Frequently Asked Questions
A psychiatrist is the one who treats bipolar disorders. However clinical psychologists, psychiatric nurse practitioners, and advanced psychiatric nurse specialists may also prescribe medications (depending upon licensing policies that vary).
2. What illnesses can co-exist with bipolar disorder?
- Substance abuse is very common among people with bipolar disorder.
- Anxiety disorders, such as post-traumatic stress disorder (PTSD) and social phobia.
- Bipolar disorders also place people at higher risk for thyroid disease, migraine headaches, heart disease, diabetes, obesity, and other physical illnesses. The association with physical illnesses is due to a number of factors. Bipolar patients are less likely to receive medical care than people without the disease. Substance abuse in bipolar patients is another cause. A number of complications are side effects of the medications. Diabetes, and thyroid disease are typical examples. Genetic links are also thought to connect diabetes and bipolar disorder.
3. Should young women with bipolar disorder be put on valproic acid?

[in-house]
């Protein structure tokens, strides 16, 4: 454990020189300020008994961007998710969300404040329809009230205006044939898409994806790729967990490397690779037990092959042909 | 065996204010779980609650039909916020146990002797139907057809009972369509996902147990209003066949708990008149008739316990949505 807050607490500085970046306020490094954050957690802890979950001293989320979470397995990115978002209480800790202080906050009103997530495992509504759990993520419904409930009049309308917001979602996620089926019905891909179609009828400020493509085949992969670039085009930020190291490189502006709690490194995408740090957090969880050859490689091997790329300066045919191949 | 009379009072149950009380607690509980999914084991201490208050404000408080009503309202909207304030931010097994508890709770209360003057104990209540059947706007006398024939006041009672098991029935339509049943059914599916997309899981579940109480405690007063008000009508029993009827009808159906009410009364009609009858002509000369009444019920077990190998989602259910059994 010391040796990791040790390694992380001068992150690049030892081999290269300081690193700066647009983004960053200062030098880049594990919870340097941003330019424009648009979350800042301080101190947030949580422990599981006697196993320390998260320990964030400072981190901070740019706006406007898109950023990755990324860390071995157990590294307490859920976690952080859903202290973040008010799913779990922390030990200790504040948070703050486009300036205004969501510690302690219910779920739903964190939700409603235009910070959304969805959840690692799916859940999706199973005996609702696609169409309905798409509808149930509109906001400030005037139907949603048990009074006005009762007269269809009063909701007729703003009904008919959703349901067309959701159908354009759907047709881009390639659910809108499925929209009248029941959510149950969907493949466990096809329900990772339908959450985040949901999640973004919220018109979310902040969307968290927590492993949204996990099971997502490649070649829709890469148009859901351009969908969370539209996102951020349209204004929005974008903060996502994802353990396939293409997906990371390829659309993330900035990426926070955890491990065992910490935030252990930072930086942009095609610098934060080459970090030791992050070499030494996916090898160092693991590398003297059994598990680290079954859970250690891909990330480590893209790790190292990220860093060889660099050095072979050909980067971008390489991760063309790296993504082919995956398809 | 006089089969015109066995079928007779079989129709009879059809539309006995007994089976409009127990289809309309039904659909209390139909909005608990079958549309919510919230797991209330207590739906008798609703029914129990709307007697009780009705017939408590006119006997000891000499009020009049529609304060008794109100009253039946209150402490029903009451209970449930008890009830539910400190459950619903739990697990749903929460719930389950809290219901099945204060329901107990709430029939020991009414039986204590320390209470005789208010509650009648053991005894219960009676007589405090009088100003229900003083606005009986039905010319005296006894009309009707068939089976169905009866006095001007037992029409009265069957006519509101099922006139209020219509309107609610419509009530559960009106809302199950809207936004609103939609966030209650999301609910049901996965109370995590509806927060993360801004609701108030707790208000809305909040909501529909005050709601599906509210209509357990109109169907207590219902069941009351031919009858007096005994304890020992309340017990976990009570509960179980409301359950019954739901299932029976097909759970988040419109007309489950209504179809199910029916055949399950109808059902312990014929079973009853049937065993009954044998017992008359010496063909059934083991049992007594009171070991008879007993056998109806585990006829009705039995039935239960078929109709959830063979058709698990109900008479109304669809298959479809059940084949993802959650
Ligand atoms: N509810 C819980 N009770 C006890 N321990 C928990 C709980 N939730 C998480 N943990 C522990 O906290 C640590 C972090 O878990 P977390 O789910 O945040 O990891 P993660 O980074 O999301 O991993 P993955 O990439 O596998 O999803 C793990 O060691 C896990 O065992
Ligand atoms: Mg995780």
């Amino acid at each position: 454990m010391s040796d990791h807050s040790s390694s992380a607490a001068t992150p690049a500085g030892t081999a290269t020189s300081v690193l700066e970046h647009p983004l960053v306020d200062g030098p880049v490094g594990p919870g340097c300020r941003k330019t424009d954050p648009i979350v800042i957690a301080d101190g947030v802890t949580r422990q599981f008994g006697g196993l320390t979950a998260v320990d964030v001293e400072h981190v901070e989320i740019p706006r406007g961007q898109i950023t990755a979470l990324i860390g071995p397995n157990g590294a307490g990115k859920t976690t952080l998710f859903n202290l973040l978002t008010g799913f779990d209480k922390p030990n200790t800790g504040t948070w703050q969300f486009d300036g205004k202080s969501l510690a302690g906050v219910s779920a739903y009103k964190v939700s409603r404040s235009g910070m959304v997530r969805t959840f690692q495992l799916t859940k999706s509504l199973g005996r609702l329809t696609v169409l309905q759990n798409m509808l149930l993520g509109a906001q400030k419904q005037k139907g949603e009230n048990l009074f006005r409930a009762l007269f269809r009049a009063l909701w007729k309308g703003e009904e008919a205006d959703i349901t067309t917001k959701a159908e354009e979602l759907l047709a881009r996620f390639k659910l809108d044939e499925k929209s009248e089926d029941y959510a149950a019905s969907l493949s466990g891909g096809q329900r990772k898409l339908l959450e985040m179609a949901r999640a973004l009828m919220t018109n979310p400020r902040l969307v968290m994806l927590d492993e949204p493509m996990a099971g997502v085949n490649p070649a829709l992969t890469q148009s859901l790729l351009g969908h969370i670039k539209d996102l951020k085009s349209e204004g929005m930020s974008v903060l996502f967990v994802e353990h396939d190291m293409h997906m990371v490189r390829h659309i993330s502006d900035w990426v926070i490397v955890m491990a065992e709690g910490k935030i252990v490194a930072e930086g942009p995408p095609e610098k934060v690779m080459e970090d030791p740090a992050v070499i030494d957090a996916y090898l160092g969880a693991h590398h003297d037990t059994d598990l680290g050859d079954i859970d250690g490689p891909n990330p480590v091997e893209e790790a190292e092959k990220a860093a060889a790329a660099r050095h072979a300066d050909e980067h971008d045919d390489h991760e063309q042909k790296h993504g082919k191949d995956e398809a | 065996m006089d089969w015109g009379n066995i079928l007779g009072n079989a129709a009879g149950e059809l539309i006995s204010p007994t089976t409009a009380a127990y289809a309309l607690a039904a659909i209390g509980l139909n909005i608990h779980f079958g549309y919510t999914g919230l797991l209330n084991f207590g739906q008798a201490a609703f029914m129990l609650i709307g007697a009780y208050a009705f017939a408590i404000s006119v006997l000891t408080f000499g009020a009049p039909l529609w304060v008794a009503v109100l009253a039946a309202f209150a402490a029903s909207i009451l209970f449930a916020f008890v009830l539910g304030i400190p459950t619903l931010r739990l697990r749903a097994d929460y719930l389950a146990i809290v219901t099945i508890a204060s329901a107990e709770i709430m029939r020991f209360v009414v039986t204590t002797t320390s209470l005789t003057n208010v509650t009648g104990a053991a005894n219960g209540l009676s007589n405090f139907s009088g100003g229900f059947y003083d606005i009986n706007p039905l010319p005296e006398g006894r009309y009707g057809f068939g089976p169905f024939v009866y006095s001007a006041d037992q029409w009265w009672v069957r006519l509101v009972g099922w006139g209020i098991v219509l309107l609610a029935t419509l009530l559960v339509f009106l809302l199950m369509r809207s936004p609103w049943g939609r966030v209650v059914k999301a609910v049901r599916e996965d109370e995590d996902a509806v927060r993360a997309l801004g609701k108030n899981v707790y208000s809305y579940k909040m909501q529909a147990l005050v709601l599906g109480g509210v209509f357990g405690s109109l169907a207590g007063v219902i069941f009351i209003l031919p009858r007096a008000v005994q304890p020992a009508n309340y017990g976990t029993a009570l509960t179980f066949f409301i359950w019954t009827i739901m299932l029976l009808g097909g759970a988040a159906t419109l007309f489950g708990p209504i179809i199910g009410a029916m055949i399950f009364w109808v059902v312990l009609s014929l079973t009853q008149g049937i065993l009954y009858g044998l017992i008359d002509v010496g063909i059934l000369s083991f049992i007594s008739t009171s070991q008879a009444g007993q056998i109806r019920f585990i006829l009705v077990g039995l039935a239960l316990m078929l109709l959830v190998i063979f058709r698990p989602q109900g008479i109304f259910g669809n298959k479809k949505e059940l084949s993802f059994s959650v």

Valproic acid is known to increase levels of testosterone (a male hormone) and cause polycystic ovary syndrome (PCOS) in women. Hence young girls on this drug should be monitored for this condition. This condition leads to cysts in ovary and cause obesity, excess body hair and also disruptions in the menstrual cycle.
4. If I am taking lithium what precautions do I need to take?
Lithium when taken for long term can cause problems with thyroid hormone and lead to its under secretion or hypothyroidism, If this happens the energy levels in the body goes down along with other symptoms. Often a thyroid tablet maybe needed along with lithium to keep the balance.
5. Are drugs used to treat bipolar disorders safe in pregnancy?
No. Drugs should only be used as advised by your doctor. Pregnancy is a period that requires extreme caution since drugs may cause serious harm to developing foetus or nursing infant.